Don’t discount clinical gestalt just yet

Whether to ‘rule out’ or ‘rule in’ AMI in the emergency department, we have many tools at our disposal. In brief, though not exhaustive, we have in recent years the following:
1. The HEART score
2. The 2 hour AMI rule out
3. Even the 1 hour rule out AMI

Now, in the latest issue of EMJ, researchers asked if emergency physicians can possibly ‘rule in’ and ‘rule out’ AMI with clinical judgement i.e. clinical gestalt?
This single centre observational study recruited 458 patients with suspected cardiac chest pain. ‘Gestalt’ or clinical judgement about the probability of an ACS was assessed using a five-point Likert scale as follows: ‘definitely not’, ‘probably not’, ‘not sure’, ‘probably’ and ‘definitely’.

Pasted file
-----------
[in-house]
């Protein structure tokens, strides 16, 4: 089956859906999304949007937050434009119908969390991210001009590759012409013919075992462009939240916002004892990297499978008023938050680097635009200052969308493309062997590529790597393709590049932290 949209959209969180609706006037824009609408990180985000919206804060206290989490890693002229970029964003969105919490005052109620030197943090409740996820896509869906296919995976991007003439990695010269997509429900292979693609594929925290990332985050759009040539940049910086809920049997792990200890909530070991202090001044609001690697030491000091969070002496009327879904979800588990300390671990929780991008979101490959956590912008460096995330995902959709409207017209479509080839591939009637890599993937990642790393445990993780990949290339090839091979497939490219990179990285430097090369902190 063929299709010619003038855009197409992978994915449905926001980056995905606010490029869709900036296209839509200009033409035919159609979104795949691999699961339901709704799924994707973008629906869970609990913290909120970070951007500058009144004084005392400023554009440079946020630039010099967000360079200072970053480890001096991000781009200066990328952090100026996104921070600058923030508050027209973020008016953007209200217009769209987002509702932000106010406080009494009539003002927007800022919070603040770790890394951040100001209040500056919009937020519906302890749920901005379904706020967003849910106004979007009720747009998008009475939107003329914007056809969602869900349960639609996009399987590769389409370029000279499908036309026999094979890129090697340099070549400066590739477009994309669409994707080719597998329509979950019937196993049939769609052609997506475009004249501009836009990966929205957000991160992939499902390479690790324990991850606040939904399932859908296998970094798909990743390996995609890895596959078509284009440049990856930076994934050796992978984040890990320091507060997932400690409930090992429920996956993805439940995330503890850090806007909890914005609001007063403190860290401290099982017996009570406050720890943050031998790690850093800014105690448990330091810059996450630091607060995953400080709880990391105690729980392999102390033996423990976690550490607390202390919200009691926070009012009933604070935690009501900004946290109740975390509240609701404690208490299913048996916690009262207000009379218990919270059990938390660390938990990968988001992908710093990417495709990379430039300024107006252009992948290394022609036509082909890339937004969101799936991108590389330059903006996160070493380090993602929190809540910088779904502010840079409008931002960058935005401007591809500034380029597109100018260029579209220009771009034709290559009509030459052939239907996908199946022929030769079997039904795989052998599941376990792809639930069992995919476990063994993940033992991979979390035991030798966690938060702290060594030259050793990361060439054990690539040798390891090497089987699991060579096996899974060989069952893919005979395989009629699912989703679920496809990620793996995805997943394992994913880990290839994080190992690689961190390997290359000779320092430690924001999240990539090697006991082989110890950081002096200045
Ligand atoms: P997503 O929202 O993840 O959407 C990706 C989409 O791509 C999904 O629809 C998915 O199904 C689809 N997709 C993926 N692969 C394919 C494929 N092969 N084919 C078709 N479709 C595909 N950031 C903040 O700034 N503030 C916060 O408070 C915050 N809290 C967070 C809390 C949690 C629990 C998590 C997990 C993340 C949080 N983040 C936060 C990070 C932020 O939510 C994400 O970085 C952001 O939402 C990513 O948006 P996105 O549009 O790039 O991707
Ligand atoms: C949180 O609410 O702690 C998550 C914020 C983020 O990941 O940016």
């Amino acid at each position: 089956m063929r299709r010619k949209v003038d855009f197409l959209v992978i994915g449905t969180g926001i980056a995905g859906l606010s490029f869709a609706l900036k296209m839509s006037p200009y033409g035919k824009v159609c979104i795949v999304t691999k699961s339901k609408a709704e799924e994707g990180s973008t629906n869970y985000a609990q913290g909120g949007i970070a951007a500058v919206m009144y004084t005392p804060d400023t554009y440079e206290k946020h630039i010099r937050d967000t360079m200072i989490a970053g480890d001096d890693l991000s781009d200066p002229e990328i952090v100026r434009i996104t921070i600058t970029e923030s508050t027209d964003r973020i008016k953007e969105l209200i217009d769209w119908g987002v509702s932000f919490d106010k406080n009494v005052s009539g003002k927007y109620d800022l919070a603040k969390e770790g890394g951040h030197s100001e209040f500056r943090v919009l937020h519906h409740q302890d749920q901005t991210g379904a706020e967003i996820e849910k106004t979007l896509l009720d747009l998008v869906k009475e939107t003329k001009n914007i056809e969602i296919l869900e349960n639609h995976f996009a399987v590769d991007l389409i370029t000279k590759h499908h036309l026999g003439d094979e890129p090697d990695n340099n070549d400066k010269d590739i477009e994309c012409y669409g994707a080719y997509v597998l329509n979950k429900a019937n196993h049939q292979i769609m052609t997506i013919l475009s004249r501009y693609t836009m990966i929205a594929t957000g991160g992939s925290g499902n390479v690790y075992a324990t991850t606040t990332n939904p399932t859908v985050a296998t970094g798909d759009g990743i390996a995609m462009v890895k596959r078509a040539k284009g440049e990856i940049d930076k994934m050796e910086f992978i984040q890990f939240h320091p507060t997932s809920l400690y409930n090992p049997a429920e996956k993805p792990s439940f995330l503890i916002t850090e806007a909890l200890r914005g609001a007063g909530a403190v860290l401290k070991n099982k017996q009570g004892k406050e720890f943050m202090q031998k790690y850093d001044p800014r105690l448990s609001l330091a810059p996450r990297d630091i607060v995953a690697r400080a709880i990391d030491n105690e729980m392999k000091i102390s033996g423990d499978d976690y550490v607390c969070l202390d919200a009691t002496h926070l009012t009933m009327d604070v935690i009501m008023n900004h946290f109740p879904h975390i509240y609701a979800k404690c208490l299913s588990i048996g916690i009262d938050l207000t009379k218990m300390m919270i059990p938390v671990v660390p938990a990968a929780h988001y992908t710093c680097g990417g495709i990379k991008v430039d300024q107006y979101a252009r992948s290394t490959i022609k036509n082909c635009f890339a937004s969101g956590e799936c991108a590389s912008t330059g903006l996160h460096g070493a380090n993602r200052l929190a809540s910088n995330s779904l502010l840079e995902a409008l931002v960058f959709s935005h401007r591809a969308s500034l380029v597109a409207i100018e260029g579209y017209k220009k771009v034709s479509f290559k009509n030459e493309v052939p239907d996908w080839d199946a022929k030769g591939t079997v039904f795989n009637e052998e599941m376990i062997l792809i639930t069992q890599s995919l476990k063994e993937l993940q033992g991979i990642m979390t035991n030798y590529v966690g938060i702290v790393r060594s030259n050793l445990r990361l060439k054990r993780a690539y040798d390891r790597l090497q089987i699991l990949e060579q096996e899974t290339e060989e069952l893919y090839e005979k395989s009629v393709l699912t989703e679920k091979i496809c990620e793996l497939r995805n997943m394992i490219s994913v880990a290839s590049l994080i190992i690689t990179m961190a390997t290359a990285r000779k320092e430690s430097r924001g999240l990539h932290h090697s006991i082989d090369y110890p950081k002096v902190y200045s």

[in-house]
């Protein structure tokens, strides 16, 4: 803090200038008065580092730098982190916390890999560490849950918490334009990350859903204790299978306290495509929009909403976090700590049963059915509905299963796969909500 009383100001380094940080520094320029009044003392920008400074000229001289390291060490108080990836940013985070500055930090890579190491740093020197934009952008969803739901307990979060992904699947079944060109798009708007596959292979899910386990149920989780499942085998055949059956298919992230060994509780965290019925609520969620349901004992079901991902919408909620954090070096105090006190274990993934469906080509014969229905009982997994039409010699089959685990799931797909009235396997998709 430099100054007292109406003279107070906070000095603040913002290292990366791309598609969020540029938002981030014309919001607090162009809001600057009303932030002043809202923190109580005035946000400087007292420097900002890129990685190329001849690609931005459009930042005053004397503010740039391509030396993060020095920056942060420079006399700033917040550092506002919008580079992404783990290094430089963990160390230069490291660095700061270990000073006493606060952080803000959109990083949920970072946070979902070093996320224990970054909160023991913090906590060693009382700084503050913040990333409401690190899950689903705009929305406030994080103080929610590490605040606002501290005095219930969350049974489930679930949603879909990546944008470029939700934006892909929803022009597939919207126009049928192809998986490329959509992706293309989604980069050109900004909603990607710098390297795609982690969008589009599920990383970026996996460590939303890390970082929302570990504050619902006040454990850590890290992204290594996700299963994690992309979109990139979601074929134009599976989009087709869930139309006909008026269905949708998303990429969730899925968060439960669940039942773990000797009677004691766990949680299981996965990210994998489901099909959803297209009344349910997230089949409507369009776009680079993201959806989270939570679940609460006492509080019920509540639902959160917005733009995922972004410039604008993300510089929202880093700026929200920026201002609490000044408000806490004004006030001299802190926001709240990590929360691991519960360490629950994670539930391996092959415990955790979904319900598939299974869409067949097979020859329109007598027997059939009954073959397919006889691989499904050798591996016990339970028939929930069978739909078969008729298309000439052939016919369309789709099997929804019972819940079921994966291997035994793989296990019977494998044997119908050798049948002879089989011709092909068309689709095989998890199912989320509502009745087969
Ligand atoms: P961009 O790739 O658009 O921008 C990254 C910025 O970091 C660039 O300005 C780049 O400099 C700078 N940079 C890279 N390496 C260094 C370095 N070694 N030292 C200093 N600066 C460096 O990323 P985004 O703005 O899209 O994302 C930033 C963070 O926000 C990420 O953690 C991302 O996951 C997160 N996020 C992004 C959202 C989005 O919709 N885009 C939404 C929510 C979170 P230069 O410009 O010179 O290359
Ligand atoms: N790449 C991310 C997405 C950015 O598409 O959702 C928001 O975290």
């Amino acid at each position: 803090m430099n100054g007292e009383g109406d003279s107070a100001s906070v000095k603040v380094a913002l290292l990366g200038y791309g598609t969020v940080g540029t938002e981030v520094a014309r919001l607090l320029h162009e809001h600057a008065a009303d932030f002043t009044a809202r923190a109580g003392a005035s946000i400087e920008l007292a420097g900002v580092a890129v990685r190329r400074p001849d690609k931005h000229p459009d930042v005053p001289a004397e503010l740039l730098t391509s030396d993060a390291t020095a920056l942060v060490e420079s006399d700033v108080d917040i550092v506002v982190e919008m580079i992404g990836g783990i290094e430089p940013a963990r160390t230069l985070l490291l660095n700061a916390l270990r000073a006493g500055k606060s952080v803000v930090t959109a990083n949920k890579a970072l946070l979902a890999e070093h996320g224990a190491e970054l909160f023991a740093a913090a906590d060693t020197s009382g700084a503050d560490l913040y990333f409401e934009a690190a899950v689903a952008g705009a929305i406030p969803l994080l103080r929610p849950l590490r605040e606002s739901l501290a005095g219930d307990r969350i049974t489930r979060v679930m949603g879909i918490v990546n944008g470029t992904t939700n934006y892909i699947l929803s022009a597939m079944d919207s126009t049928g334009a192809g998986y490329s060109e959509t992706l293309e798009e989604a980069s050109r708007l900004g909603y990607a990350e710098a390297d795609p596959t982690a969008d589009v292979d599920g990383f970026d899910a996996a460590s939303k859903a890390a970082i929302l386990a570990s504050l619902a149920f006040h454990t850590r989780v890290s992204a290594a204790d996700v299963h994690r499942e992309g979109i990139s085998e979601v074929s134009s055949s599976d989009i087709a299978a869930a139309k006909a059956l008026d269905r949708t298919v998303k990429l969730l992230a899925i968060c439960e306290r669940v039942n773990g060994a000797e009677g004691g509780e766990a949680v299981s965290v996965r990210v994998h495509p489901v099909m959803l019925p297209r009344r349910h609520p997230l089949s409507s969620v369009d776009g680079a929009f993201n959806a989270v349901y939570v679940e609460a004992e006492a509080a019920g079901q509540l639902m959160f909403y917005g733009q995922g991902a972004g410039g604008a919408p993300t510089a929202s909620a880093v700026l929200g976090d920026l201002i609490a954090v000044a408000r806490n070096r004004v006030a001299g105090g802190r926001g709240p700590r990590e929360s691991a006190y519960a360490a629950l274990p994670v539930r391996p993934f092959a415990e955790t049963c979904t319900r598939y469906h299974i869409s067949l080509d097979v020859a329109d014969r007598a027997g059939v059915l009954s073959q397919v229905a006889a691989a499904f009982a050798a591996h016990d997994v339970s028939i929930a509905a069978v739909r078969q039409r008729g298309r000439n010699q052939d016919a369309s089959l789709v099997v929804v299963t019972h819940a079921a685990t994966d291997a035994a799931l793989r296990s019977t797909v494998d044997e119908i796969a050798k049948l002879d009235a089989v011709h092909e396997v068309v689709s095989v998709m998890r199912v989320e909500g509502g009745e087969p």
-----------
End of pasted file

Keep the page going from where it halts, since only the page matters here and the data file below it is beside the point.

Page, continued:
So, clinical gestalt alone wouldn’t cut it, with a ROC of 0.76, but with ECG and a hs-cTnT, the sensitivity was 100% in cases in which ACS was determined as ‘definitely not’ and ‘probably not’. Specificity, as with other studies, was low (<50%).
Bottom line
Yep, you don’t really need a score per se. Good clinical judgement, good read of the ECG and with the help of troponin (high sensitive if you have it) will help you make a good clinical decision at the bedside in the emergency department.
Limitations and caveats
  • Still a single centre, observational study. Not an RCT, and probably needs validation
  • Good sample representation – sample has significant number of AMIs and MACE – 21.8%
  • Well defined outcomes and good follow-up – e.g. AMI definitions and 30 day MACE
  • Doctors in study of varying skill level (SHOs all to way to consultants)
  • Still require the use of a custom-designed case report form when assessing patients – i.e. some kind of “score” already in my mind.
  • Single troponin only used when >12 h had already elapsed since peak symptoms, as opposed to latest ACC/AHA guidelines

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